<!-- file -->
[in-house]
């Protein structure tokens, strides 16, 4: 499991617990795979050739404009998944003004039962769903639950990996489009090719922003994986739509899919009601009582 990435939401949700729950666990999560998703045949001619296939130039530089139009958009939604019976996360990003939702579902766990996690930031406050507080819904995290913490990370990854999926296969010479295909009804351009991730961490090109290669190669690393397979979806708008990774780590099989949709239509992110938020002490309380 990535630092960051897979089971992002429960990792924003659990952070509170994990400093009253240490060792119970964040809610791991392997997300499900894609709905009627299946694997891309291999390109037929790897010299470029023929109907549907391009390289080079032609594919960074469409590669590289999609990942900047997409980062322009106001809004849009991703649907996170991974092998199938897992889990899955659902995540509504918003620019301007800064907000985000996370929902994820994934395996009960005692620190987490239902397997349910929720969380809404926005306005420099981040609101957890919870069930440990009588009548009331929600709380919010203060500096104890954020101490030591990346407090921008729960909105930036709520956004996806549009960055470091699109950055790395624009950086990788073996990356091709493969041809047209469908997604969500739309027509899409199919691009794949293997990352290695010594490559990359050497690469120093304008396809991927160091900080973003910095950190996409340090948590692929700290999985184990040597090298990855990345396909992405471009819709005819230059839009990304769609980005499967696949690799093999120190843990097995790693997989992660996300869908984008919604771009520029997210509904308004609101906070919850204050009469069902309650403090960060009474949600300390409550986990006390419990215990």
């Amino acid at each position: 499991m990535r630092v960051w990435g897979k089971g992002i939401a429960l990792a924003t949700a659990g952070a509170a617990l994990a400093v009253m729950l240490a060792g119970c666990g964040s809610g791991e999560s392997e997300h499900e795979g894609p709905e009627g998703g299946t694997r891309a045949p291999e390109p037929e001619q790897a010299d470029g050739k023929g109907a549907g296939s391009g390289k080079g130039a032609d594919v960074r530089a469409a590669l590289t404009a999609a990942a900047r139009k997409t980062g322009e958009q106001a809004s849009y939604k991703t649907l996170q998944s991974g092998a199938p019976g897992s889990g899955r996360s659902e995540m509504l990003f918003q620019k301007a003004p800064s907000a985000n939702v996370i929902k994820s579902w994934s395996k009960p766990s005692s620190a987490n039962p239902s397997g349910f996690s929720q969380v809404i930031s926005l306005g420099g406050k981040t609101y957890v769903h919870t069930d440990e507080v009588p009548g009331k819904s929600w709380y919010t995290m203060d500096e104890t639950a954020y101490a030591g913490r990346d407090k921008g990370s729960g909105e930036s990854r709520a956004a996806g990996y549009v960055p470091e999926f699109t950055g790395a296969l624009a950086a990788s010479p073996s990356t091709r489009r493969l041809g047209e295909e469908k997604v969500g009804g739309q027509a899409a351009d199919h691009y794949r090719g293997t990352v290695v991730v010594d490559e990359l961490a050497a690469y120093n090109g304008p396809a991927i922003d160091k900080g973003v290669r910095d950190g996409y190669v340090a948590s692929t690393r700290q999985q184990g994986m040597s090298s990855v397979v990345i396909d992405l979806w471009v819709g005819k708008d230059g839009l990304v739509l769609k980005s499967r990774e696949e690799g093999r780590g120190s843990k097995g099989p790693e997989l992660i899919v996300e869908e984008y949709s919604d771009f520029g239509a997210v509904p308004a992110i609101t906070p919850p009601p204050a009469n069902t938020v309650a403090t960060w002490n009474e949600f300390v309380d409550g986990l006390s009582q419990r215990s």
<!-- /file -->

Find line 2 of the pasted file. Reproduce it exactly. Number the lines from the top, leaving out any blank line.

């Protein structure tokens, strides 16, 4: 499991617990795979050739404009998944003004039962769903639950990996489009090719922003994986739509899919009601009582 990435939401949700729950666990999560998703045949001619296939130039530089139009958009939604019976996360990003939702579902766990996690930031406050507080819904995290913490990370990854999926296969010479295909009804351009991730961490090109290669190669690393397979979806708008990774780590099989949709239509992110938020002490309380 990535630092960051897979089971992002429960990792924003659990952070509170994990400093009253240490060792119970964040809610791991392997997300499900894609709905009627299946694997891309291999390109037929790897010299470029023929109907549907391009390289080079032609594919960074469409590669590289999609990942900047997409980062322009106001809004849009991703649907996170991974092998199938897992889990899955659902995540509504918003620019301007800064907000985000996370929902994820994934395996009960005692620190987490239902397997349910929720969380809404926005306005420099981040609101957890919870069930440990009588009548009331929600709380919010203060500096104890954020101490030591990346407090921008729960909105930036709520956004996806549009960055470091699109950055790395624009950086990788073996990356091709493969041809047209469908997604969500739309027509899409199919691009794949293997990352290695010594490559990359050497690469120093304008396809991927160091900080973003910095950190996409340090948590692929700290999985184990040597090298990855990345396909992405471009819709005819230059839009990304769609980005499967696949690799093999120190843990097995790693997989992660996300869908984008919604771009520029997210509904308004609101906070919850204050009469069902309650403090960060009474949600300390409550986990006390419990215990």